Russia’s invasion of Ukraine means climate security and energy security are “now synonymous”, according to the UK’s COP26 President.
During his keynote speech at Global Offshore Wind 2022, Alok Sharma said in the face of “multiple global crises”, the value of “home-grown renewables” has come to the fore.
And he believes offshore wind in particular is “integral” to reducing imports, lowering bills, and easing inflation.
Reducing the UK’s exposure to Russian oil and gas has been a key focus for Westminster following Putin’s attack on Ukraine.
While that has served to boost the oil and gas industry, which had become something of a pariah after COP26, there are also calls for it to spark a rapid expansion of renewables.
Mr Sharma said: “Much has changed since then (COP26). We meet today against the backdrop of multiple global crises. War has returned to Europe, inflation is spiking, debt is mounting, energy prices are rising and globally, people are struggling to feed their families. All, as we continue to deal with the ongoing effects of the pandemic.
“But these crises should increase, not diminish out determination to deliver on the pledges that we made in Glasgow. In particular, Putin’s brutal and illegal invasion has demonstrated to countries the dangers or relying on fossil fuels controlled by a hostile actor.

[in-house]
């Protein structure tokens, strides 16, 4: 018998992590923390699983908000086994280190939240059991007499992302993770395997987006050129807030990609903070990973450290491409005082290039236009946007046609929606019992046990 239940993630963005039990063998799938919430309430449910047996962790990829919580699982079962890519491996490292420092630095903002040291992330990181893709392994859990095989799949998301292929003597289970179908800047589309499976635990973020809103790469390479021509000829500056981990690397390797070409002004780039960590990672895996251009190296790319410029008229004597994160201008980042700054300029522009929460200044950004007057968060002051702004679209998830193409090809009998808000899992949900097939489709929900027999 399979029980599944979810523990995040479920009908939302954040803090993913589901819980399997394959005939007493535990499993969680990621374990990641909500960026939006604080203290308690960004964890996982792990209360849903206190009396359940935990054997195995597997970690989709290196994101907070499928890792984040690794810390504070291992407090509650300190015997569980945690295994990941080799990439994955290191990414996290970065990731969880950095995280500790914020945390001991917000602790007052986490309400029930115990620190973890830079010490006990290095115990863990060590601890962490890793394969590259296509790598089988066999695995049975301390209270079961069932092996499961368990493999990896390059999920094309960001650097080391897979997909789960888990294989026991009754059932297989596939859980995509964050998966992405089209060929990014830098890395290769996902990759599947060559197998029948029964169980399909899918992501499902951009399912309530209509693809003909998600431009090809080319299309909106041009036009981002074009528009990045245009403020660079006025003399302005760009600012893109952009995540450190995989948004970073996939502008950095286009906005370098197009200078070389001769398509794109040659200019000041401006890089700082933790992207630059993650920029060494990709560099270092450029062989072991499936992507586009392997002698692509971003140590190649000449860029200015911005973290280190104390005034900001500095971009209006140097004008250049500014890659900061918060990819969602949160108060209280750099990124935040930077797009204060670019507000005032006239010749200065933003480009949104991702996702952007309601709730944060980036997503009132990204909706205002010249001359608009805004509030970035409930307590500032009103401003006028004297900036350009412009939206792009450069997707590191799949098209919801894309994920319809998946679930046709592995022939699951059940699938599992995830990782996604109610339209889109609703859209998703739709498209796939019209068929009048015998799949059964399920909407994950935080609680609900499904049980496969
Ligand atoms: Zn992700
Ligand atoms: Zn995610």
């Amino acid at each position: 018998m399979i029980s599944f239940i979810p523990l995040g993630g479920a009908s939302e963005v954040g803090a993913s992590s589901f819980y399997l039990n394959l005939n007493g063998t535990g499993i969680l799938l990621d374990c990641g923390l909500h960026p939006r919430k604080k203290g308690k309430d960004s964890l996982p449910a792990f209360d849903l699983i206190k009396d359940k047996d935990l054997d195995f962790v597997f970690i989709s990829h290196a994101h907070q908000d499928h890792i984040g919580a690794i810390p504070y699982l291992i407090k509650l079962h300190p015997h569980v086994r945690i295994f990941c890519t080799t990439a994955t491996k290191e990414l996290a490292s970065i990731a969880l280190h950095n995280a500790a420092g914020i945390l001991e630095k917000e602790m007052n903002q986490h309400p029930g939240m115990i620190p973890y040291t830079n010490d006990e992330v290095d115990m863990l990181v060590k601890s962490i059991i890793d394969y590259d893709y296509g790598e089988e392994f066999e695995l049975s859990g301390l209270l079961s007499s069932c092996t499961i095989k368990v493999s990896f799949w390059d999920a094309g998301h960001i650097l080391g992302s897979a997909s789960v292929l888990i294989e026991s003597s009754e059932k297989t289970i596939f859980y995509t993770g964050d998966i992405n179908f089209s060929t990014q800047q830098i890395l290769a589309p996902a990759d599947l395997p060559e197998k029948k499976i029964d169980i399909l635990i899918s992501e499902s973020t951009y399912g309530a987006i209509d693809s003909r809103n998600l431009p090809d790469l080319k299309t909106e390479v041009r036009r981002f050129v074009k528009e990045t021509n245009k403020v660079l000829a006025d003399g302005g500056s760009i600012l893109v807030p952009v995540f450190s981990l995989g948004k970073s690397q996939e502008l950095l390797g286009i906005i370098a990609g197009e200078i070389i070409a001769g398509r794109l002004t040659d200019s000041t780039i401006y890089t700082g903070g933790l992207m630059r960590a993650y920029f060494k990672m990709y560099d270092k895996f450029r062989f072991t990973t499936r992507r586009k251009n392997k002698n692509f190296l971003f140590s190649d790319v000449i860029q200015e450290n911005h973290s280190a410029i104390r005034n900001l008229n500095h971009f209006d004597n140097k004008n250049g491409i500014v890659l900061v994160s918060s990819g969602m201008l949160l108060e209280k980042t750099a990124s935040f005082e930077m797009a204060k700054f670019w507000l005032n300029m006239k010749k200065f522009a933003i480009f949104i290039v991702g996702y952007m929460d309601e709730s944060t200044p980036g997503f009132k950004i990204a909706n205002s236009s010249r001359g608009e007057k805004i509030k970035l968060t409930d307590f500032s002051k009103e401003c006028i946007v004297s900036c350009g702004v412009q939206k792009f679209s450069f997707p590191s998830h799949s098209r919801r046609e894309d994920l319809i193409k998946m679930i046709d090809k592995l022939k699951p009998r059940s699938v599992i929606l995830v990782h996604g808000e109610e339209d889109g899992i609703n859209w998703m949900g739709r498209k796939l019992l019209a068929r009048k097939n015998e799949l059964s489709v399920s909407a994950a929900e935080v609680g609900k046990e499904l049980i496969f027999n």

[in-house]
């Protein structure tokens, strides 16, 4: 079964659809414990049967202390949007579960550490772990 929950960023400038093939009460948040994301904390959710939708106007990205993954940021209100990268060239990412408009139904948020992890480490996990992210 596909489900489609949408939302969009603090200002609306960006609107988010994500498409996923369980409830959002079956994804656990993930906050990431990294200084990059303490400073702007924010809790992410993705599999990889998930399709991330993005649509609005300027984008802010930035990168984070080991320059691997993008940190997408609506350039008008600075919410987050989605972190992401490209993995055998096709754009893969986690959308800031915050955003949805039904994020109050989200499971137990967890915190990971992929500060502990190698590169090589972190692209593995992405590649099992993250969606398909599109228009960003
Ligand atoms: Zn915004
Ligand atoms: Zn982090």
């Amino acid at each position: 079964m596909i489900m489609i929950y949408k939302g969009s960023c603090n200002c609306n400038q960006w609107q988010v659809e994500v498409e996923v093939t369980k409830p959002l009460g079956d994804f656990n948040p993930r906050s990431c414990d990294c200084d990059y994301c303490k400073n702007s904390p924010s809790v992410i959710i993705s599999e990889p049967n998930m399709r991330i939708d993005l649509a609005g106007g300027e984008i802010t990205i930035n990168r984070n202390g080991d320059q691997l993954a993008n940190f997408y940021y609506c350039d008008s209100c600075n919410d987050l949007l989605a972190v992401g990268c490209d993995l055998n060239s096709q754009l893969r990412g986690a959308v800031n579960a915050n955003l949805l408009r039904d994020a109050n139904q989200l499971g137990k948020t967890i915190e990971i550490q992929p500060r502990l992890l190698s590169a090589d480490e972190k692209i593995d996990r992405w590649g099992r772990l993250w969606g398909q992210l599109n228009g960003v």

“And countries now understand the benefits of low cost, home-grown renewables, the price of which cannot be manipulated from afar. In short, climate and environmental security are now synonymous with energy and national security.
“Our long term energy futures do not lie in fossil fuels, and offshore wind is integral to this transition.”
Government upping the ante
In its recent energy security strategy, the UK Government set an ambition for 95% of electricity to come from low carbon sources, including onshore wind and nuclear, by 2030.
And by 2035, it hopes that full decarbonisation of power can be achieved.
Mr Sharma told conference attendees that there is also an “economic case” to be made, with green energy now cheaper than coal and gas following major price rises.
In an effort to accelerate the rollout, ministers recently upped their expectations for offshore wind, from 40 gigawatts (GW) to 50 GW by 2030, on top of a rise in the floating wind goal.
Mr Sharma said: “This ambition will boost the number of direct and indirect jobs supported by the sector, already expected to exceed 60,000 by 2030, whilst delivering vital investment in coastal communities and bolstering self-sufficiency.”
He added: “The transition will not happen overnight, but the potential of wind is extraordinary, and the urgent need to harness this potential could not be clearer.”